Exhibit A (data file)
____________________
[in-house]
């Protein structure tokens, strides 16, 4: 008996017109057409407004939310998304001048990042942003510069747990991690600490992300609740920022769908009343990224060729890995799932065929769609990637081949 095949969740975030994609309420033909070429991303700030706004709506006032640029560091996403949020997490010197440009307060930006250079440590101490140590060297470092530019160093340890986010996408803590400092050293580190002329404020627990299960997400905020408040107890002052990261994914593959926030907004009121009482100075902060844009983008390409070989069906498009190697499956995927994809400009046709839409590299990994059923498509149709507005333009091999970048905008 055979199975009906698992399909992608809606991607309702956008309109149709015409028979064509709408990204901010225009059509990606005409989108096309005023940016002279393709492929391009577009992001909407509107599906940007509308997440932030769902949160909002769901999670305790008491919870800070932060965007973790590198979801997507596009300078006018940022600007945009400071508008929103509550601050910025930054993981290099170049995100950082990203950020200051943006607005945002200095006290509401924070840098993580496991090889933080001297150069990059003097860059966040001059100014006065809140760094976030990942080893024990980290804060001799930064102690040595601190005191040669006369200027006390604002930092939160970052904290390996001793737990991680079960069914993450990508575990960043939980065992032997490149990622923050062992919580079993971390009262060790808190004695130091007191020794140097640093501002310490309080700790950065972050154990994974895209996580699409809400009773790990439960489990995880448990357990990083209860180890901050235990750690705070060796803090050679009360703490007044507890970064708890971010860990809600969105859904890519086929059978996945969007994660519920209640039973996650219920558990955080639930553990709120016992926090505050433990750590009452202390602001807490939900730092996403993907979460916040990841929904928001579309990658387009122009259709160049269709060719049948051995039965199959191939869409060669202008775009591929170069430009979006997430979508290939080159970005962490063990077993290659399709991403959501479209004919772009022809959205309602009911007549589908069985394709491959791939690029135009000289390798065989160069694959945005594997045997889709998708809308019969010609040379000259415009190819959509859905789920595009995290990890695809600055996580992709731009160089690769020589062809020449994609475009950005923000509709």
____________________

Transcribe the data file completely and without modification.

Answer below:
[in-house]
């Protein structure tokens, strides 16, 4: 008996017109057409407004939310998304001048990042942003510069747990991690600490992300609740920022769908009343990224060729890995799932065929769609990637081949 095949969740975030994609309420033909070429991303700030706004709506006032640029560091996403949020997490010197440009307060930006250079440590101490140590060297470092530019160093340890986010996408803590400092050293580190002329404020627990299960997400905020408040107890002052990261994914593959926030907004009121009482100075902060844009983008390409070989069906498009190697499956995927994809400009046709839409590299990994059923498509149709507005333009091999970048905008 055979199975009906698992399909992608809606991607309702956008309109149709015409028979064509709408990204901010225009059509990606005409989108096309005023940016002279393709492929391009577009992001909407509107599906940007509308997440932030769902949160909002769901999670305790008491919870800070932060965007973790590198979801997507596009300078006018940022600007945009400071508008929103509550601050910025930054993981290099170049995100950082990203950020200051943006607005945002200095006290509401924070840098993580496991090889933080001297150069990059003097860059966040001059100014006065809140760094976030990942080893024990980290804060001799930064102690040595601190005191040669006369200027006390604002930092939160970052904290390996001793737990991680079960069914993450990508575990960043939980065992032997490149990622923050062992919580079993971390009262060790808190004695130091007191020794140097640093501002310490309080700790950065972050154990994974895209996580699409809400009773790990439960489990995880448990357990990083209860180890901050235990750690705070060796803090050679009360703490007044507890970064708890971010860990809600969105859904890519086929059978996945969007994660519920209640039973996650219920558990955080639930553990709120016992926090505050433990750590009452202390602001807490939900730092996403993907979460916040990841929904928001579309990658387009122009259709160049269709060719049948051995039965199959191939869409060669202008775009591929170069430009979006997430979508290939080159970005962490063990077993290659399709991403959501479209004919772009022809959205309602009911007549589908069985394709491959791939690029135009000289390798065989160069694959945005594997045997889709998708809308019969010609040379000259415009190819959509859905789920595009995290990890695809600055996580992709731009160089690769020589062809020449994609475009950005923000509709």